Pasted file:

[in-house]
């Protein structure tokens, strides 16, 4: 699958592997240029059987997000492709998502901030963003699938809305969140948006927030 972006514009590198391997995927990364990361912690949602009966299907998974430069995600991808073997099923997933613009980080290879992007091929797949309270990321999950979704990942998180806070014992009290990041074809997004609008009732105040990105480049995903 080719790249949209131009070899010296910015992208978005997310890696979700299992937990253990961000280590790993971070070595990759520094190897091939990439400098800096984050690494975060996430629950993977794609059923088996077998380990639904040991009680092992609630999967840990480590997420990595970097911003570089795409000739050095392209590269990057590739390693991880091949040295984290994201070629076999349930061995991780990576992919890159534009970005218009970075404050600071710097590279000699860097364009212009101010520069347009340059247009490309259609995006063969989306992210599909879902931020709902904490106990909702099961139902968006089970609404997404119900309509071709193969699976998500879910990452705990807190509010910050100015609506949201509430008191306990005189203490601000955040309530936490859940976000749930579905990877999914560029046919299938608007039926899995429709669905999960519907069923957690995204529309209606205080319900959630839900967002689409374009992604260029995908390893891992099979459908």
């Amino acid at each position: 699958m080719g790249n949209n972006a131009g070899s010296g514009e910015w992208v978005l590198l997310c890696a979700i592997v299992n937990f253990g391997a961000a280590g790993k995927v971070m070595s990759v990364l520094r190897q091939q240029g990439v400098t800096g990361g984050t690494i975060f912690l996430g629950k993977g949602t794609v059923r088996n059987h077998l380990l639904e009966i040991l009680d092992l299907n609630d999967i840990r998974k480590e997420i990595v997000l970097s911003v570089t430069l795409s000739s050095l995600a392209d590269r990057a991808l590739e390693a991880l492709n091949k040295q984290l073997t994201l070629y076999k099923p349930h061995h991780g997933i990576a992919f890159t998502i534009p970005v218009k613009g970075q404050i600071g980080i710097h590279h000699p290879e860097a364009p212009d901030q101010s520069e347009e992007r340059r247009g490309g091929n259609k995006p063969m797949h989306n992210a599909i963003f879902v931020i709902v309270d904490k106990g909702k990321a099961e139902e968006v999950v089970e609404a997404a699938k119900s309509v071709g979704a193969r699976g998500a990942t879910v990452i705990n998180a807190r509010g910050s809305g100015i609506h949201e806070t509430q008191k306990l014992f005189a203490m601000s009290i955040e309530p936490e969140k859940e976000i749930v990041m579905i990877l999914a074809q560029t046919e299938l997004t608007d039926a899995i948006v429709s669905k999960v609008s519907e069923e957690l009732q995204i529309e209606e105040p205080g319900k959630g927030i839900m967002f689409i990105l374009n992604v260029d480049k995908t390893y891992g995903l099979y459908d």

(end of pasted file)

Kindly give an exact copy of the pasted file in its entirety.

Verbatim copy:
[in-house]
């Protein structure tokens, strides 16, 4: 699958592997240029059987997000492709998502901030963003699938809305969140948006927030 972006514009590198391997995927990364990361912690949602009966299907998974430069995600991808073997099923997933613009980080290879992007091929797949309270990321999950979704990942998180806070014992009290990041074809997004609008009732105040990105480049995903 080719790249949209131009070899010296910015992208978005997310890696979700299992937990253990961000280590790993971070070595990759520094190897091939990439400098800096984050690494975060996430629950993977794609059923088996077998380990639904040991009680092992609630999967840990480590997420990595970097911003570089795409000739050095392209590269990057590739390693991880091949040295984290994201070629076999349930061995991780990576992919890159534009970005218009970075404050600071710097590279000699860097364009212009101010520069347009340059247009490309259609995006063969989306992210599909879902931020709902904490106990909702099961139902968006089970609404997404119900309509071709193969699976998500879910990452705990807190509010910050100015609506949201509430008191306990005189203490601000955040309530936490859940976000749930579905990877999914560029046919299938608007039926899995429709669905999960519907069923957690995204529309209606205080319900959630839900967002689409374009992604260029995908390893891992099979459908």
């Amino acid at each position: 699958m080719g790249n949209n972006a131009g070899s010296g514009e910015w992208v978005l590198l997310c890696a979700i592997v299992n937990f253990g391997a961000a280590g790993k995927v971070m070595s990759v990364l520094r190897q091939q240029g990439v400098t800096g990361g984050t690494i975060f912690l996430g629950k993977g949602t794609v059923r088996n059987h077998l380990l639904e009966i040991l009680d092992l299907n609630d999967i840990r998974k480590e997420i990595v997000l970097s911003v570089t430069l795409s000739s050095l995600a392209d590269r990057a991808l590739e390693a991880l492709n091949k040295q984290l073997t994201l070629y076999k099923p349930h061995h991780g997933i990576a992919f890159t998502i534009p970005v218009k613009g970075q404050i600071g980080i710097h590279h000699p290879e860097a364009p212009d901030q101010s520069e347009e992007r340059r247009g490309g091929n259609k995006p063969m797949h989306n992210a599909i963003f879902v931020i709902v309270d904490k106990g909702k990321a099961e139902e968006v999950v089970e609404a997404a699938k119900s309509v071709g979704a193969r699976g998500a990942t879910v990452i705990n998180a807190r509010g910050s809305g100015i609506h949201e806070t509430q008191k306990l014992f005189a203490m601000s009290i955040e309530p936490e969140k859940e976000i749930v990041m579905i990877l999914a074809q560029t046919e299938l997004t608007d039926a899995i948006v429709s669905k999960v609008s519907e069923e957690l009732q995204i529309e209606e105040p205080g319900k959630g927030i839900m967002f689409i990105l374009n992604v260029d480049k995908t390893y891992g995903l099979y459908d």